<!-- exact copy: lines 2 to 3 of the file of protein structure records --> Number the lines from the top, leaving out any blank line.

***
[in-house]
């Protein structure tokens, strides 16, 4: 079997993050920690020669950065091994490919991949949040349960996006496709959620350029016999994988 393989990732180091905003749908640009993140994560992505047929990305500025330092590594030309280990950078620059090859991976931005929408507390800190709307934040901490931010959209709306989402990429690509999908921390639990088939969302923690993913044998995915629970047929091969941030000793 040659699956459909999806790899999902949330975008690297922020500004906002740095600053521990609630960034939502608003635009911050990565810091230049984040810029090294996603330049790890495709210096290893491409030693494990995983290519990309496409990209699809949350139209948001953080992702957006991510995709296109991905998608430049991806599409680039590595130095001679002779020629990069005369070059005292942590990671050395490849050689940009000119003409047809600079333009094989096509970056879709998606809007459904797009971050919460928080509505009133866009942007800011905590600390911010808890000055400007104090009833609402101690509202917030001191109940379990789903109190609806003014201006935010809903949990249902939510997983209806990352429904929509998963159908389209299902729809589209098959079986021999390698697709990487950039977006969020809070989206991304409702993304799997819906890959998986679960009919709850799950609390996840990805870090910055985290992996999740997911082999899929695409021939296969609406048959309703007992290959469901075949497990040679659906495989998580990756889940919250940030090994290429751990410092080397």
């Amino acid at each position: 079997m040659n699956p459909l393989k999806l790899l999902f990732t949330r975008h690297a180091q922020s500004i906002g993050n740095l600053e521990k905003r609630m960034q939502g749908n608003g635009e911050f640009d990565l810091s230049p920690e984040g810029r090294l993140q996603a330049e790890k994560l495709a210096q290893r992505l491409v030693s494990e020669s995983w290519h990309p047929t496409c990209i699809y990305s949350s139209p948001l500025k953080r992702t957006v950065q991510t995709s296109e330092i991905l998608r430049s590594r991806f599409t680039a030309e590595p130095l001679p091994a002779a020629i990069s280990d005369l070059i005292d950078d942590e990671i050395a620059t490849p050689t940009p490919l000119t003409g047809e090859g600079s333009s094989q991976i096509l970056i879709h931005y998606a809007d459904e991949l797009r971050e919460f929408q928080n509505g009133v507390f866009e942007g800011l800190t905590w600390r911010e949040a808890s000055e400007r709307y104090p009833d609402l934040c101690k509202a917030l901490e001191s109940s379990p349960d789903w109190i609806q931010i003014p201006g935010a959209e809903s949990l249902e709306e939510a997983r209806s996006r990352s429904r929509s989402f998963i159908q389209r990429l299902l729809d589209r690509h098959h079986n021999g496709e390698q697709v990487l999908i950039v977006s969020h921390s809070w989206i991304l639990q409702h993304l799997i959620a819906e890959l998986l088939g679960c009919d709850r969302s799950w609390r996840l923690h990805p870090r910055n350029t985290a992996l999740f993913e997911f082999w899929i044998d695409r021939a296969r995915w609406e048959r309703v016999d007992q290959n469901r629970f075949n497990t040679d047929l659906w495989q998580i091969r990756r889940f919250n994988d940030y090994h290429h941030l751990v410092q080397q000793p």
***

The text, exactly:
């Protein structure tokens, strides 16, 4: 079997993050920690020669950065091994490919991949949040349960996006496709959620350029016999994988 393989990732180091905003749908640009993140994560992505047929990305500025330092590594030309280990950078620059090859991976931005929408507390800190709307934040901490931010959209709306989402990429690509999908921390639990088939969302923690993913044998995915629970047929091969941030000793 040659699956459909999806790899999902949330975008690297922020500004906002740095600053521990609630960034939502608003635009911050990565810091230049984040810029090294996603330049790890495709210096290893491409030693494990995983290519990309496409990209699809949350139209948001953080992702957006991510995709296109991905998608430049991806599409680039590595130095001679002779020629990069005369070059005292942590990671050395490849050689940009000119003409047809600079333009094989096509970056879709998606809007459904797009971050919460928080509505009133866009942007800011905590600390911010808890000055400007104090009833609402101690509202917030001191109940379990789903109190609806003014201006935010809903949990249902939510997983209806990352429904929509998963159908389209299902729809589209098959079986021999390698697709990487950039977006969020809070989206991304409702993304799997819906890959998986679960009919709850799950609390996840990805870090910055985290992996999740997911082999899929695409021939296969609406048959309703007992290959469901075949497990040679659906495989998580990756889940919250940030090994290429751990410092080397």
């Amino acid at each position: 079997m040659n699956p459909l393989k999806l790899l999902f990732t949330r975008h690297a180091q922020s500004i906002g993050n740095l600053e521990k905003r609630m960034q939502g749908n608003g635009e911050f640009d990565l810091s230049p920690e984040g810029r090294l993140q996603a330049e790890k994560l495709a210096q290893r992505l491409v030693s494990e020669s995983w290519h990309p047929t496409c990209i699809y990305s949350s139209p948001l500025k953080r992702t957006v950065q991510t995709s296109e330092i991905l998608r430049s590594r991806f599409t680039a030309e590595p130095l001679p091994a002779a020629i990069s280990d005369l070059i005292d950078d942590e990671i050395a620059t490849p050689t940009p490919l000119t003409g047809e090859g600079s333009s094989q991976i096509l970056i879709h931005y998606a809007d459904e991949l797009r971050e919460f929408q928080n509505g009133v507390f866009e942007g800011l800190t905590w600390r911010e949040a808890s000055e400007r709307y104090p009833d609402l934040c101690k509202a917030l901490e001191s109940s379990p349960d789903w109190i609806q931010i003014p201006g935010a959209e809903s949990l249902e709306e939510a997983r209806s996006r990352s429904r929509s989402f998963i159908q389209r990429l299902l729809d589209r690509h098959h079986n021999g496709e390698q697709v990487l999908i950039v977006s969020h921390s809070w989206i991304l639990q409702h993304l799997i959620a819906e890959l998986l088939g679960c009919d709850r969302s799950w609390r996840l923690h990805p870090r910055n350029t985290a992996l999740f993913e997911f082999w899929i044998d695409r021939a296969r995915w609406e048959r309703v016999d007992q290959n469901r629970f075949n497990t040679d047929l659906w495989q998580i091969r990756r889940f919250n994988d940030y090994h290429h941030l751990v410092q080397q000793p």